Tuesday, May 11, 2010

Maddie



Maddie is the nickname for KSF Midnight Masquerade. I think of Maddie as our first baby. She wasn't born on our farm, but came to our farm right upon weaning. She was the first little one we had here. She was such a cute cria too.

Maddie is the second mom due on our farm this spring. While she is due after Sancha, it is very possible she could deliver before Sancha. Sancha tends to have long pregnancies. I've already started watching Maddie a little closer (which translates into: I sneak out to the barn to take a peek at her to see if she is in labor at various times throughout the day, and take any behavior to mean birthing is imminent). And being a maiden, we are worried how her milk will come in. We've started her on lactation herbs, to be proactive and head off any lactation problems.

This is Maddie's first time being bred. We bred her in May of 2009, when she was 20 months old. There are a lot of opinions on when to breed a girl for the first time. Most farms breed their girls somewhere between 15 and 24 months of age (sometime between age 1 and 2). Some farms set a firm rule, like when they hit 120 pounds or when they are 2 years old they will breed them. We decided to base it on each individual girl, to do what is best for her. Maddie's birthday is in September. I did not want to have her due in the fall. For one, the fall can be cold, and hard on a little one. I think that is especially hard for a maiden mom. Another reason is that each year their due date gets pushed back a bit. They are pregnant for 11 to 12 months, then rebred 2 weeks later. So if they deliver at 11.5 months exactly, and are rebred exactly 2 weeks later, they would have the same exact due date. But, many of ours go longer than 11.5 months, and sometimes they don't take on that first breeding and/or it takes longer than 2 weeks to arrange the breeding date. I guess it's possible the following year due date could move forward or stay the same, but we've found on our farm that the date moves back a bit each year. So if we bred her in September, then slowly over the years the due date would inch into October and maybe even later. It's not good in our climate to be having cria that late in the year. We knew we did not want to wait until she was 2 (in September) to breed her. We felt better with a spring birth, so we bred her last May. With a May birth, even if the due date over the years slowly inches in June it's still perfect for our climate.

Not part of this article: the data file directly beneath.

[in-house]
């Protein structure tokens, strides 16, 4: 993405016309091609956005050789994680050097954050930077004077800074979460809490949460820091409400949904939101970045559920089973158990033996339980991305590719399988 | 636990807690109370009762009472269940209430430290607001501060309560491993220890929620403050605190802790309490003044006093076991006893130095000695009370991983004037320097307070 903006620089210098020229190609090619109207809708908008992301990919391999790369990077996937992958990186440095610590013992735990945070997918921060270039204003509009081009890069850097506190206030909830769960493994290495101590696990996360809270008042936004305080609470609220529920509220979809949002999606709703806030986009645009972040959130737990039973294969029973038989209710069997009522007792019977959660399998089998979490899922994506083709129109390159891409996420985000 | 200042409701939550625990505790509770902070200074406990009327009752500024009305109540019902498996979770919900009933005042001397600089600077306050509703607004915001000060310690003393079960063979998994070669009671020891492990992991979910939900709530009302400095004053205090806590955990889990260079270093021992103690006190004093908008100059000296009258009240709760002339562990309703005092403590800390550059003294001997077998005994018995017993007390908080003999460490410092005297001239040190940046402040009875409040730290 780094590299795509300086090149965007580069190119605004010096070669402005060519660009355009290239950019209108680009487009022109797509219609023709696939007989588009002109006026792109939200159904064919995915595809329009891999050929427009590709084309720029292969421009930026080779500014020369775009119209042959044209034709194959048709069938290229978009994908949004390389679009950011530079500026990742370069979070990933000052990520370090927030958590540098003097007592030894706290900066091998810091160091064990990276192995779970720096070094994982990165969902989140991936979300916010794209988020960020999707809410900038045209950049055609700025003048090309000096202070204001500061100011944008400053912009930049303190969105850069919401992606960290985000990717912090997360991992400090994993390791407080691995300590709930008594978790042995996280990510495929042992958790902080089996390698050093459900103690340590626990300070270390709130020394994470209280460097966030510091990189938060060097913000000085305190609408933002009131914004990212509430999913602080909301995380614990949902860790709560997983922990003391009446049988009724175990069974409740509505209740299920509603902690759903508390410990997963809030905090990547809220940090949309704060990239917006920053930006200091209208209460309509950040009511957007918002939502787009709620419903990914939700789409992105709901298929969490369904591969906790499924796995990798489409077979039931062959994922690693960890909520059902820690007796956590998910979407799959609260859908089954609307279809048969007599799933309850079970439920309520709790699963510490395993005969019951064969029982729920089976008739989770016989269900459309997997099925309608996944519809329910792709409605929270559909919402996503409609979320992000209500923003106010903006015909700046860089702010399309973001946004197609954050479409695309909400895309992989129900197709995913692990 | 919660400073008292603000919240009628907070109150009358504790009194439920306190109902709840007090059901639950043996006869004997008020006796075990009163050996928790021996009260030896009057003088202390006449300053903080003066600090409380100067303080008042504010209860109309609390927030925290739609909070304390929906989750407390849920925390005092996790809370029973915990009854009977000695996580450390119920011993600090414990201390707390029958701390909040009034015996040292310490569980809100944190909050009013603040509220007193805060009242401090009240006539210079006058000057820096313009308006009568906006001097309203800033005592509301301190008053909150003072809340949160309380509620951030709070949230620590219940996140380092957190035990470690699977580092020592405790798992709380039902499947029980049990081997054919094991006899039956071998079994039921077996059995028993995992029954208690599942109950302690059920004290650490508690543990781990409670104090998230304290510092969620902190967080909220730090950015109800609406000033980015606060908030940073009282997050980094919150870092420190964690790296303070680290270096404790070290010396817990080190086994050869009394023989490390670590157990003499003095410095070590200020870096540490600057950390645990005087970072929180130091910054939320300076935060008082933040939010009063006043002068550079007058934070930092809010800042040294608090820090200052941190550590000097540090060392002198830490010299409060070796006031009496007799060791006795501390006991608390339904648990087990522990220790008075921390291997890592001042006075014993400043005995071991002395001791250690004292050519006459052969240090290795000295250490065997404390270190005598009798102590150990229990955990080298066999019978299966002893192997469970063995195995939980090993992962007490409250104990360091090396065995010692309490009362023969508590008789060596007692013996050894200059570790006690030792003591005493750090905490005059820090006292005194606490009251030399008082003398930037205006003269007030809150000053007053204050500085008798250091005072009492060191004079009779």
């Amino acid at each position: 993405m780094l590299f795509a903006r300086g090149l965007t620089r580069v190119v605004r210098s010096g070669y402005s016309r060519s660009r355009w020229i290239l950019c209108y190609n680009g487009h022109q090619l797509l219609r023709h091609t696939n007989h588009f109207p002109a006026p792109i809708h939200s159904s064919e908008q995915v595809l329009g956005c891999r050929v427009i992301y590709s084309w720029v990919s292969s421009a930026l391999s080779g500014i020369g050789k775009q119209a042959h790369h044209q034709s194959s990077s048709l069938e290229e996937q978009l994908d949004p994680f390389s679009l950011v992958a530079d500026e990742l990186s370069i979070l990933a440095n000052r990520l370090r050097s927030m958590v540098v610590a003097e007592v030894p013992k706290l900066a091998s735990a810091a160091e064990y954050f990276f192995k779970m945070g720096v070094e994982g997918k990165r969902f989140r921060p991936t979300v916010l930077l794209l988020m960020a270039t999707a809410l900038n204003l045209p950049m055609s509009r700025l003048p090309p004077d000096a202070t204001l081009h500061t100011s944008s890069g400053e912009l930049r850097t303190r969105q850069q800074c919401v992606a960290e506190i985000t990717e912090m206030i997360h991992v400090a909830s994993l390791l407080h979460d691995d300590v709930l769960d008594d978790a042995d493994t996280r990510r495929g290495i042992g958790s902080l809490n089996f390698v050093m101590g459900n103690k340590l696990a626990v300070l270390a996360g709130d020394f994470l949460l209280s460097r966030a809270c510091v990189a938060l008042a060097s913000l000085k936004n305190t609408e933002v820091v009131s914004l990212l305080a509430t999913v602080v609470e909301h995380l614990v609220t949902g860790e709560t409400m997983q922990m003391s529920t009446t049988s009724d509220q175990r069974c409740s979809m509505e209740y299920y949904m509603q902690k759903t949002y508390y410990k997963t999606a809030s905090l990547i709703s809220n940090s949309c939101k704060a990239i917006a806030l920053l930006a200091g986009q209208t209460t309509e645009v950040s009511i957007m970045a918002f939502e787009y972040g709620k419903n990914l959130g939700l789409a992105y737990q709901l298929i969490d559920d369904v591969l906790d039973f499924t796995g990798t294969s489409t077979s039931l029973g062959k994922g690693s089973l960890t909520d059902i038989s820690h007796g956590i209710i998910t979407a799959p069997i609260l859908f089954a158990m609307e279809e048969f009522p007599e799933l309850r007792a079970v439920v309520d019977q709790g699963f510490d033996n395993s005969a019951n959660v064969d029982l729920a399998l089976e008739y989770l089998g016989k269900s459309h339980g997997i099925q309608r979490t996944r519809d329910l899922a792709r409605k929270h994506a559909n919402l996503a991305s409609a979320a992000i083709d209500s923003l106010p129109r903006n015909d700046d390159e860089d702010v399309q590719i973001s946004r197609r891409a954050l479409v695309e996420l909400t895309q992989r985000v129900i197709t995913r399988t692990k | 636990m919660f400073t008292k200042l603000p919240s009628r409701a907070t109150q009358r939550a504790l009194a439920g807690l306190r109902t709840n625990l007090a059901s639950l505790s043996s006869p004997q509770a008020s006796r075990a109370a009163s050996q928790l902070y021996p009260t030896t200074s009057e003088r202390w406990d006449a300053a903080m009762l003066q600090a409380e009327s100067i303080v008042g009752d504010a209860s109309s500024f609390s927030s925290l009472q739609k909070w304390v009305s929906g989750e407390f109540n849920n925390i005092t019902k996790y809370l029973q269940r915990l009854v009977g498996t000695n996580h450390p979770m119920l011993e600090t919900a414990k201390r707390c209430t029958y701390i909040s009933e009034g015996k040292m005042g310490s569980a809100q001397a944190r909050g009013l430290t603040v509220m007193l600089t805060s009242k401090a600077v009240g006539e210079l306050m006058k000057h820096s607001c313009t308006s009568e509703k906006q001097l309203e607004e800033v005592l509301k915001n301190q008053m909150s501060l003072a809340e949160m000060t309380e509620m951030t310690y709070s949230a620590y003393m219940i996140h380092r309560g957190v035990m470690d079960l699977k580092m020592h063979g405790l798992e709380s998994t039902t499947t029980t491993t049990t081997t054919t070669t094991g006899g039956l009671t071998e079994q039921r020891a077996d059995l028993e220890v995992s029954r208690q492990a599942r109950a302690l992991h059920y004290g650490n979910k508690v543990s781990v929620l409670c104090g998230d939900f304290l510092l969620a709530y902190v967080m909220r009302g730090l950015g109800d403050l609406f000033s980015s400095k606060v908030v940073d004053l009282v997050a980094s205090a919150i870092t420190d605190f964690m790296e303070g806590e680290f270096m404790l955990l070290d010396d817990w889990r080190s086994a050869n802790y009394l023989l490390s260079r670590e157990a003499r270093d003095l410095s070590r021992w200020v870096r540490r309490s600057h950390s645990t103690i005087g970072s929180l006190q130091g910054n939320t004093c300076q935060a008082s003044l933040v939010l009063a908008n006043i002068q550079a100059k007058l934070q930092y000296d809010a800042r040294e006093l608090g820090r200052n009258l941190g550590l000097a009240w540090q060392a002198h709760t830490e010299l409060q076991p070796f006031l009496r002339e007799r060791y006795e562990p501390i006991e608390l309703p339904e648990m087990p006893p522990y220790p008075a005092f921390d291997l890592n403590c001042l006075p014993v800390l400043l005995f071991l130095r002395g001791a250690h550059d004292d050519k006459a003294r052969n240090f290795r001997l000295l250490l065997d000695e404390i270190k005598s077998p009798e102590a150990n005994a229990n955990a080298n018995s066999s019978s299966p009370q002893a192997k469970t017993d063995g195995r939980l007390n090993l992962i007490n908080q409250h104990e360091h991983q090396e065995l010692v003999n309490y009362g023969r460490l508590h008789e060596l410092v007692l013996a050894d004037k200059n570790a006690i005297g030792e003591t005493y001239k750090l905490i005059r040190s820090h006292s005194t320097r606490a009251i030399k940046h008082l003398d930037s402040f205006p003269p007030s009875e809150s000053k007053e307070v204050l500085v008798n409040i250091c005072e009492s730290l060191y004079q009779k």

We bred Maddie to Smokey, a modern dark silver grey. She did not take on her first two breedings, so she bred 3 times (this is not uncommon for a maiden, sometimes the act of breeding is what starts their cycle so they can get pregnant the next time they are bred). Another time I can go into what induced ovulaters are. We do keep in mind that it's possible she did actually take on one of the earlier breedings, so her due date could be earlier. Based on her last breeding, and based on 350 days gestation, she is due May 28th.

Due dates for alpacas can range significantly. Anywhere from 335 to 370 days is considered normal. We find most of our girls deliver pretty close to day 350 (Sancha usually a few days after, and Kateri and Victoria a few days before). We also have heard that spring cria tend to be later, and fall earlier (this may be a survival thing, in the spring it's best to wait for warmer weather, whereas in the fall it's better for the cria to be born and moving around before the cooler weather hits). Being this is spring, we figure later rather than earlier. But really, since Maddie is a maiden, we don't know what her typical is. This week she hits day 335, so it could be any day now.